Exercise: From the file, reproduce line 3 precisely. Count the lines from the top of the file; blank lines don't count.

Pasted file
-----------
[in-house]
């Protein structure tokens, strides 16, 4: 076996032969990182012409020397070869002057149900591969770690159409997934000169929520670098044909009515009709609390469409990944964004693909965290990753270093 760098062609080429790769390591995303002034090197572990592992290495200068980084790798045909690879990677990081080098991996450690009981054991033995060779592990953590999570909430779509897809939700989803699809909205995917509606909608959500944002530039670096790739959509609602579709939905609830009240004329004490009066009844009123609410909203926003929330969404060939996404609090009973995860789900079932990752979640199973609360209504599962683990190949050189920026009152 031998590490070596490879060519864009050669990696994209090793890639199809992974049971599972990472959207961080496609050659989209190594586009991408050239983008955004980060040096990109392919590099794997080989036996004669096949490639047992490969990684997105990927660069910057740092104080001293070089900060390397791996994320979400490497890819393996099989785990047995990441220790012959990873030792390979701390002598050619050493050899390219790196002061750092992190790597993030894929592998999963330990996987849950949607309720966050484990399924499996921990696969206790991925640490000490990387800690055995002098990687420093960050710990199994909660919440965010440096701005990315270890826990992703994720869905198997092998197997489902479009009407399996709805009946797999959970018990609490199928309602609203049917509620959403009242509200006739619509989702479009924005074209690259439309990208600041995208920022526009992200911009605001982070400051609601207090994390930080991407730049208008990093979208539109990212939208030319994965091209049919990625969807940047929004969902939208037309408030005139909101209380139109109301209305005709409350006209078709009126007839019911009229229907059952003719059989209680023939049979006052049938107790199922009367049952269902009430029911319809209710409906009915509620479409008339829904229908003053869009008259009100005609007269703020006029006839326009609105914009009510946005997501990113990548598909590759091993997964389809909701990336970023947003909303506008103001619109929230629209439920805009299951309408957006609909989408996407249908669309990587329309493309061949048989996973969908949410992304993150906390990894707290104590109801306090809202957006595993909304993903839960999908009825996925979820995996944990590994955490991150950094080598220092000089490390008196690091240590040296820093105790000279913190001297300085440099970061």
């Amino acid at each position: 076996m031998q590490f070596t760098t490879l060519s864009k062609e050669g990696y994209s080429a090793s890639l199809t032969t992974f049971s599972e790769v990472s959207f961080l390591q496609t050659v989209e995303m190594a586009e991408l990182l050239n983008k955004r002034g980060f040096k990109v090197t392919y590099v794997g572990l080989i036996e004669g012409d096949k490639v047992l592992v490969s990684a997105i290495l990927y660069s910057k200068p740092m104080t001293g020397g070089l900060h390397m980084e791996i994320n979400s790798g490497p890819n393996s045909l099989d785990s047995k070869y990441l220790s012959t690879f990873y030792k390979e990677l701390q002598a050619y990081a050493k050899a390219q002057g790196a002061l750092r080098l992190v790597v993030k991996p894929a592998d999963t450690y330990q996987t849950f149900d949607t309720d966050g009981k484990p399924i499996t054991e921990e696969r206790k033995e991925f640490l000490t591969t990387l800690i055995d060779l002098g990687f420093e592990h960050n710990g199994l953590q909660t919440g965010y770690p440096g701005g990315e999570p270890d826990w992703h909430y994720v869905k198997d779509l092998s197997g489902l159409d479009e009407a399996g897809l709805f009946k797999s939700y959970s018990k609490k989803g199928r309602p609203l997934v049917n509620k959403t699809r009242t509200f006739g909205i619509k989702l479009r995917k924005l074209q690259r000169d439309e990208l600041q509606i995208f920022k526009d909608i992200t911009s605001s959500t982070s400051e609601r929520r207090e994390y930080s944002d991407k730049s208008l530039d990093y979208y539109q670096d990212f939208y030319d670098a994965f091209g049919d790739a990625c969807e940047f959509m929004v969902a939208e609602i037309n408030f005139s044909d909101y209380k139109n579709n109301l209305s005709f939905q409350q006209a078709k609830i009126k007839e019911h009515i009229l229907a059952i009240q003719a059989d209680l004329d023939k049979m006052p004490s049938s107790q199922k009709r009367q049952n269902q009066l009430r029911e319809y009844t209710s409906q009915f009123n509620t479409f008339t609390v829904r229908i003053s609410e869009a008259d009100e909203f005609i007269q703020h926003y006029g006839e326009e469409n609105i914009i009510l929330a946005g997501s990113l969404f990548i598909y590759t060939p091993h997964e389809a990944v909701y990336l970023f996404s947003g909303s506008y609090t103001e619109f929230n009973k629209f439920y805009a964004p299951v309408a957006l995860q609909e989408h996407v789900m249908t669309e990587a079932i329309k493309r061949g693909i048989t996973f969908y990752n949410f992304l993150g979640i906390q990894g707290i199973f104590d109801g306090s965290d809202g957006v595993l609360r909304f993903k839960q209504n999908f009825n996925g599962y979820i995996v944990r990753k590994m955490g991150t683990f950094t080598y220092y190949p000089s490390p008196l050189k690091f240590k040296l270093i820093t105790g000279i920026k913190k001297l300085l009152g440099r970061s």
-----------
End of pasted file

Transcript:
């Amino acid at each position: 076996m031998q590490f070596t760098t490879l060519s864009k062609e050669g990696y994209s080429a090793s890639l199809t032969t992974f049971s599972e790769v990472s959207f961080l390591q496609t050659v989209e995303m190594a586009e991408l990182l050239n983008k955004r002034g980060f040096k990109v090197t392919y590099v794997g572990l080989i036996e004669g012409d096949k490639v047992l592992v490969s990684a997105i290495l990927y660069s910057k200068p740092m104080t001293g020397g070089l900060h390397m980084e791996i994320n979400s790798g490497p890819n393996s045909l099989d785990s047995k070869y990441l220790s012959t690879f990873y030792k390979e990677l701390q002598a050619y990081a050493k050899a390219q002057g790196a002061l750092r080098l992190v790597v993030k991996p894929a592998d999963t450690y330990q996987t849950f149900d949607t309720d966050g009981k484990p399924i499996t054991e921990e696969r206790k033995e991925f640490l000490t591969t990387l800690i055995d060779l002098g990687f420093e592990h960050n710990g199994l953590q909660t919440g965010y770690p440096g701005g990315e999570p270890d826990w992703h909430y994720v869905k198997d779509l092998s197997g489902l159409d479009e009407a399996g897809l709805f009946k797999s939700y959970s018990k609490k989803g199928r309602p609203l997934v049917n509620k959403t699809r009242t509200f006739g909205i619509k989702l479009r995917k924005l074209q690259r000169d439309e990208l600041q509606i995208f920022k526009d909608i992200t911009s605001s959500t982070s400051e609601r929520r207090e994390y930080s944002d991407k730049s208008l530039d990093y979208y539109q670096d990212f939208y030319d670098a994965f091209g049919d790739a990625c969807e940047f959509m929004v969902a939208e609602i037309n408030f005139s044909d909101y209380k139109n579709n109301l209305s005709f939905q409350q006209a078709k609830i009126k007839e019911h009515i009229l229907a059952i009240q003719a059989d209680l004329d023939k049979m006052p004490s049938s107790q199922k009709r009367q049952n269902q009066l009430r029911e319809y009844t209710s409906q009915f009123n509620t479409f008339t609390v829904r229908i003053s609410e869009a008259d009100e909203f005609i007269q703020h926003y006029g006839e326009e469409n609105i914009i009510l929330a946005g997501s990113l969404f990548i598909y590759t060939p091993h997964e389809a990944v909701y990336l970023f996404s947003g909303s506008y609090t103001e619109f929230n009973k629209f439920y805009a964004p299951v309408a957006l995860q609909e989408h996407v789900m249908t669309e990587a079932i329309k493309r061949g693909i048989t996973f969908y990752n949410f992304l993150g979640i906390q990894g707290i199973f104590d109801g306090s965290d809202g957006v595993l609360r909304f993903k839960q209504n999908f009825n996925g599962y979820i995996v944990r990753k590994m955490g991150t683990f950094t080598y220092y190949p000089s490390p008196l050189k690091f240590k040296l270093i820093t105790g000279i920026k913190k001297l300085l009152g440099r970061s």